Former Player Says WNBA Has "Harmful Culture" New NHL CMO Discusses Growth Efforts, Data Use NHL Going With Just Two Bye Weeks In '17-18 League Notes Silver Wants NBA All-Star Game In Charlotte Silver Says Age Minimum Needs To Be Studied Tony Clark Downplays Potential MLB Changes Star Players Bypassing NWSL For European Teams Extra Innings Runner Not Headed To MLB IndyCar's KV Racing Team Being Shut Down
SBD/16/Leagues Governing Bodies
ATTORNEY FILES SUIT AGAINST MLB AS ANTITRUST TALKS PICK UP
Published September 16, 1994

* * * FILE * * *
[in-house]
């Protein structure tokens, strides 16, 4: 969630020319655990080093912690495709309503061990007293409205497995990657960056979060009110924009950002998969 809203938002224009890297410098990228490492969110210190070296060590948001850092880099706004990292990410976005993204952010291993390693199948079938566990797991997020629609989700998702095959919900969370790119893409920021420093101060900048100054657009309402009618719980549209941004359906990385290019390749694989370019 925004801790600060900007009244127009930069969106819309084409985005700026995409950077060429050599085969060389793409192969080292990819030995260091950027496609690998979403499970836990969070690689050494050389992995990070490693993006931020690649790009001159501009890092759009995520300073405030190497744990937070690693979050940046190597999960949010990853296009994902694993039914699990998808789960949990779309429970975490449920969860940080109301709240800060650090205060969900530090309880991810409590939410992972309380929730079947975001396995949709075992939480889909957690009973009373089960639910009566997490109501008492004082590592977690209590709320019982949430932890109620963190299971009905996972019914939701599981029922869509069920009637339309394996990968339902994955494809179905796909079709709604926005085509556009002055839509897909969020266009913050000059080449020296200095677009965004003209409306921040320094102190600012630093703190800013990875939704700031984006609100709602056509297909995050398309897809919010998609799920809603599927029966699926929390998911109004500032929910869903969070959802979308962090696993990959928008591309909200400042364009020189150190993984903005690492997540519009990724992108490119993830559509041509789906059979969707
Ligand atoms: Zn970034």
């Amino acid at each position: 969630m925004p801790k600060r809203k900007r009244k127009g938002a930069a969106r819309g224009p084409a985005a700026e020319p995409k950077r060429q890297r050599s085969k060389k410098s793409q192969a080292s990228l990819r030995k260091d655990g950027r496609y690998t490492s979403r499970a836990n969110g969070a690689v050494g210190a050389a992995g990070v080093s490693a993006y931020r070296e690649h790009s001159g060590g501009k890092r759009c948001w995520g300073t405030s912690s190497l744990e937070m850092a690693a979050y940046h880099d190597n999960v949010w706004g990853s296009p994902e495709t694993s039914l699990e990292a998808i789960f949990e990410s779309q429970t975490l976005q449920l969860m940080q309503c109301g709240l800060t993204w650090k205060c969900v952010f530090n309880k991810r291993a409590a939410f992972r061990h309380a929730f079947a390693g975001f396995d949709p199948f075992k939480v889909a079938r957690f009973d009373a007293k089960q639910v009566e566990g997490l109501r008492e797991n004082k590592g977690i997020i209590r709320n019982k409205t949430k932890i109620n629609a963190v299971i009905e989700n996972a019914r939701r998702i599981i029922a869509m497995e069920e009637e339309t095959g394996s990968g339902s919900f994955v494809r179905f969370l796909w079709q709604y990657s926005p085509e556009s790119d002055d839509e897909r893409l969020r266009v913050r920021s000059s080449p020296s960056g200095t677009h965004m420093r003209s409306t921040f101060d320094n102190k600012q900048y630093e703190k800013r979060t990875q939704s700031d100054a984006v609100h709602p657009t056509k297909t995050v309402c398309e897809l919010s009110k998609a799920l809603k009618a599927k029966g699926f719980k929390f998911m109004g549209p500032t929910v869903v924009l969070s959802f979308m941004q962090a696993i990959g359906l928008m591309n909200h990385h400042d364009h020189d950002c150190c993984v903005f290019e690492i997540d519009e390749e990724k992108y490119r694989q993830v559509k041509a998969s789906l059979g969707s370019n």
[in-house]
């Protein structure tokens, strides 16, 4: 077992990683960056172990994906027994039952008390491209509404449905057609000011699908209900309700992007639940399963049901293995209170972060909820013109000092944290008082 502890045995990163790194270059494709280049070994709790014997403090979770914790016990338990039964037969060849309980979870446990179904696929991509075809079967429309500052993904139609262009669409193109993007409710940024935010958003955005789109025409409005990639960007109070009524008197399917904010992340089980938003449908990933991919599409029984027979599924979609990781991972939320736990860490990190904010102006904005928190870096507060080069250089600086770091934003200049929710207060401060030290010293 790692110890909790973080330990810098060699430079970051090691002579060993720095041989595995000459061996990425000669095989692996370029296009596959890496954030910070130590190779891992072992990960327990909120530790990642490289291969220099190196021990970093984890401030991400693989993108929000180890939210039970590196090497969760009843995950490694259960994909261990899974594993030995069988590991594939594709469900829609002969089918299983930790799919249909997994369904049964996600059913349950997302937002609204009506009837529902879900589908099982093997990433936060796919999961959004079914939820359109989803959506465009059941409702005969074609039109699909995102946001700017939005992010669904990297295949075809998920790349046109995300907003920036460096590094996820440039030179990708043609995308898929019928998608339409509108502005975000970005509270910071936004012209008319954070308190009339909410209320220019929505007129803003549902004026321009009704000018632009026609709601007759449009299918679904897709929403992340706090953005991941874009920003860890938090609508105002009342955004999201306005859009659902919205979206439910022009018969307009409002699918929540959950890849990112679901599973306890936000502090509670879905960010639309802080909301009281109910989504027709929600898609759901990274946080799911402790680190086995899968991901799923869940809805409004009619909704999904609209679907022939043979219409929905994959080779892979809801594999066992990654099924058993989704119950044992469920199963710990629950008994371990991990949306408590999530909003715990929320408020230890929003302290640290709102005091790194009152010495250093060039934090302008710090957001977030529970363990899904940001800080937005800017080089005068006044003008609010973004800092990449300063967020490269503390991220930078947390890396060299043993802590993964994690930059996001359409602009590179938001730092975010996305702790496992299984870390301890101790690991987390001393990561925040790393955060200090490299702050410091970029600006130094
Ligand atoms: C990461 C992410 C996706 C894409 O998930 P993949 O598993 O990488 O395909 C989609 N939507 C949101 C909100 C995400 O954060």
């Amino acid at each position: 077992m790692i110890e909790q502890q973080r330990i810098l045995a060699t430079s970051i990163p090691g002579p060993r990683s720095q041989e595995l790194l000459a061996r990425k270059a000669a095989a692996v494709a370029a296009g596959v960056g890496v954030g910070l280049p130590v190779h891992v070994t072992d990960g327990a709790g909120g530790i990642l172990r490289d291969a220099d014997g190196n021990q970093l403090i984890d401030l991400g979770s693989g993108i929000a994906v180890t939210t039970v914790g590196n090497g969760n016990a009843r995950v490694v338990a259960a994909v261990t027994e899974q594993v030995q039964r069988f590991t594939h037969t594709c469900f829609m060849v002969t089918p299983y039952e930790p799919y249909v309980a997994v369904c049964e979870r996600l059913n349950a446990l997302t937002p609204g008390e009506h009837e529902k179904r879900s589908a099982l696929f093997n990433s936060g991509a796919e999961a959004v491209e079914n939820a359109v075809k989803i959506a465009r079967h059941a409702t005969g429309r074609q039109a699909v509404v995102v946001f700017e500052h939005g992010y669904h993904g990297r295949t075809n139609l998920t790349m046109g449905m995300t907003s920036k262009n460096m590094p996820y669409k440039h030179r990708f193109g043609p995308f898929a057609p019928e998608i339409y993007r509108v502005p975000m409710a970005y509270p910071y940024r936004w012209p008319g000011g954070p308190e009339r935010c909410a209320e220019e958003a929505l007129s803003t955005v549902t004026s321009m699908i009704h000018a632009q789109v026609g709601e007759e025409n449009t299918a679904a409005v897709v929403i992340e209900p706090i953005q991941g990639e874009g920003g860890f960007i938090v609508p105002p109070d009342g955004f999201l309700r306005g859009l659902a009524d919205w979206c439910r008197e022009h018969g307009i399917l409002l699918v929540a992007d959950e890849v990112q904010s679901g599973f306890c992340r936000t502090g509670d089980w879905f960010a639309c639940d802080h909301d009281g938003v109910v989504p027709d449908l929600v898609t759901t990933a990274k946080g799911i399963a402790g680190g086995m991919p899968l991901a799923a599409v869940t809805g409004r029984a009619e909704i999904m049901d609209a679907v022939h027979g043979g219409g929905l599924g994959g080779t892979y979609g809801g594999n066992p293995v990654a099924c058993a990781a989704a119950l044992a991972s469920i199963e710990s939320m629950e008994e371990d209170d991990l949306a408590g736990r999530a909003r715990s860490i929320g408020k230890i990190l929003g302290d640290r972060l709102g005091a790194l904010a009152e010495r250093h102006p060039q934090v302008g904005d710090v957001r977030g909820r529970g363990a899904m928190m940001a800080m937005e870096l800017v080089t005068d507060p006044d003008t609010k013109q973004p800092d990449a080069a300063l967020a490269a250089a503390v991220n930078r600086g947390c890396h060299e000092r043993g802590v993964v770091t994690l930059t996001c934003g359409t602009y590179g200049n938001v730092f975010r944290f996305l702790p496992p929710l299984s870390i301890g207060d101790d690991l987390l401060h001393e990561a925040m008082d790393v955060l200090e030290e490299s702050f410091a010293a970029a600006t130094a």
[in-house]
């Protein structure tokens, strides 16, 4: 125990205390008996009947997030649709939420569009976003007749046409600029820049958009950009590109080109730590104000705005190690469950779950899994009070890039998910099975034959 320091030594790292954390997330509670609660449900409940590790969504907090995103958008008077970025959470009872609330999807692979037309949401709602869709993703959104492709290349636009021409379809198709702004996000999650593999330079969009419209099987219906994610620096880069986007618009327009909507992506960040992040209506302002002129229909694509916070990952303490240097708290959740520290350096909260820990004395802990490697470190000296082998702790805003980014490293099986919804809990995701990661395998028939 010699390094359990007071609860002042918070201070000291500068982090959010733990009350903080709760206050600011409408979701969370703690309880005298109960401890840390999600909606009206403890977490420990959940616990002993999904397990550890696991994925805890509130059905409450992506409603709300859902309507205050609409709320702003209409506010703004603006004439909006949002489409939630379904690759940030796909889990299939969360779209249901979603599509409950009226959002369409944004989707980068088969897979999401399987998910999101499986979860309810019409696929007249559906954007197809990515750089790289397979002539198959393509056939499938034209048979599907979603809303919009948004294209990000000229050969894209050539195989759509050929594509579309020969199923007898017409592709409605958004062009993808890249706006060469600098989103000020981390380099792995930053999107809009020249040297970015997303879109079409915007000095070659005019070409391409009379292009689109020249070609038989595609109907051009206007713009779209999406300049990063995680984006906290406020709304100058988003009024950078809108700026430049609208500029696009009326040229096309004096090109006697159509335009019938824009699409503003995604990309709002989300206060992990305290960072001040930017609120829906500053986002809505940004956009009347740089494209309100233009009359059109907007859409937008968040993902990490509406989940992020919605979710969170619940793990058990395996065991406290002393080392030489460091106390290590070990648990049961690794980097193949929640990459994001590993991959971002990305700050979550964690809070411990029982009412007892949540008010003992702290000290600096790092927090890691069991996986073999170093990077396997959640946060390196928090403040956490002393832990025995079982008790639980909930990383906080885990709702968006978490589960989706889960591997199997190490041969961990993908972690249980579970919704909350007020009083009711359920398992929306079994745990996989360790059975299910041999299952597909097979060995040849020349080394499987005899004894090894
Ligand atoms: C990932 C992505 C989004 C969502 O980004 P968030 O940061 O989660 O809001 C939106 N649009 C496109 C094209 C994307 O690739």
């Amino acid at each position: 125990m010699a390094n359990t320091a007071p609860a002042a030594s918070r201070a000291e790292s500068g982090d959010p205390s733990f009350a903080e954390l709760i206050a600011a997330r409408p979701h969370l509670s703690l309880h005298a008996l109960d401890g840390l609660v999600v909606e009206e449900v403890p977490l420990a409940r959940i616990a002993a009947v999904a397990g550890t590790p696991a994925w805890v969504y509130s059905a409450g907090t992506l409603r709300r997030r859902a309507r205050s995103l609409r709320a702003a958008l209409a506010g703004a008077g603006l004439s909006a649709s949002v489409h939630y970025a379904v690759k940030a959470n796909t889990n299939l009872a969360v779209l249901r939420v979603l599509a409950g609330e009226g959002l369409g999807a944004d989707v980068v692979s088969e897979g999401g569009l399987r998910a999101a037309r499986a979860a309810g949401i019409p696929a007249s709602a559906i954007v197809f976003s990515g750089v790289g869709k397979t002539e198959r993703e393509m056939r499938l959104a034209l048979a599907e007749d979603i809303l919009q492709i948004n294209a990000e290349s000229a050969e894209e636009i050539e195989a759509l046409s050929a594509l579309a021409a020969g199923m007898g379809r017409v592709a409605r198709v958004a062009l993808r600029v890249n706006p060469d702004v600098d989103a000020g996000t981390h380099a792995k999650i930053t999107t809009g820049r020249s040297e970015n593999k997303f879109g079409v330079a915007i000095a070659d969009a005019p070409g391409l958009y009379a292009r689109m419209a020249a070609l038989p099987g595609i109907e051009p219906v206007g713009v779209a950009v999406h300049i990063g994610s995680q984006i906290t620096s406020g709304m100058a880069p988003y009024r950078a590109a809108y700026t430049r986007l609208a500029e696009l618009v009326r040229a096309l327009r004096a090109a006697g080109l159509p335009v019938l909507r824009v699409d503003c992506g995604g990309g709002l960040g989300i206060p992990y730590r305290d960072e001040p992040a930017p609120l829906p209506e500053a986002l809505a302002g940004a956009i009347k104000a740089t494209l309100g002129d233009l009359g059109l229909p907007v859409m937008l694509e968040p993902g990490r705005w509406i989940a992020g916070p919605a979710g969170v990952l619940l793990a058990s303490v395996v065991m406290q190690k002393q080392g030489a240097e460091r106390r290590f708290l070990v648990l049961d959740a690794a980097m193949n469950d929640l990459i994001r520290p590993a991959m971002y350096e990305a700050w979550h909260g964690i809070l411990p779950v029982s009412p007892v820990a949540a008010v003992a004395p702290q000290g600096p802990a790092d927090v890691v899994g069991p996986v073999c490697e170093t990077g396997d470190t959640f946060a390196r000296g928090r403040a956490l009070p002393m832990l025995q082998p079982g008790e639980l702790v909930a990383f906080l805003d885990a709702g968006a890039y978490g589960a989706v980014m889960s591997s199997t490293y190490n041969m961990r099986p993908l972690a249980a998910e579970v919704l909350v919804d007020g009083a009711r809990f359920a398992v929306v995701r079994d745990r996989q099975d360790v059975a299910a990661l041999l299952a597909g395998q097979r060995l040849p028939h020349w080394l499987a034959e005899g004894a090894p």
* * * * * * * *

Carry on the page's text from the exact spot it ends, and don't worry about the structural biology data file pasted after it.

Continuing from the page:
Debate continued yesterday on the state of baseball's antitrust exemption. In Manhattan, attorney Carl Person filed a lawsuit in federal court challenging the exemption. Person is willing to press the case to the Supreme Court if it will force the players and owners back to the bargaining table (Ireland & Kleinknecht, N.Y. POST, 9/16). LIFT THE BAN: Two papers called on Congress to lift the ban. The Baltimore SUN: "The first cancellation of a World Series in 90 years emphasizes the urgency of the problem. We say to Congress, don't wait till next year. In fact, given the history of the past two decades, you shouldn't have waited till this year" (SUN, 9/16). WASHINGTON POST editorial: "It really is time for Congress to consider doing away with baseball's antitrust exemption. ... The game's executives are given to dire warnings about doing this; they warn that it would be the end of baseball as we have known it. Gee, does that mean we wouldn't have a World Series?" (WASHINGTON POST, 9/16). MORE TALK: Richard Sandomir writes, "Baseball has survived past attempts [to repeal the exemption], but the strike and lost season have drawn renewed attention to the exemption and, to many, painted it as the villain behind the labor impasse" (N.Y. TIMES, 9/16). Peter Passel writes: "Wanna see the baseball club owners really squirm? Repeal their exemption from antitrust laws" (N.Y. TIMES, 9/16). American Enterprise Institute economist Irwin Stelzer says a repeal is a "no brainer": "It wouldn't do any harm, and it might do a lot of good" (N.Y. TIMES, 9/16).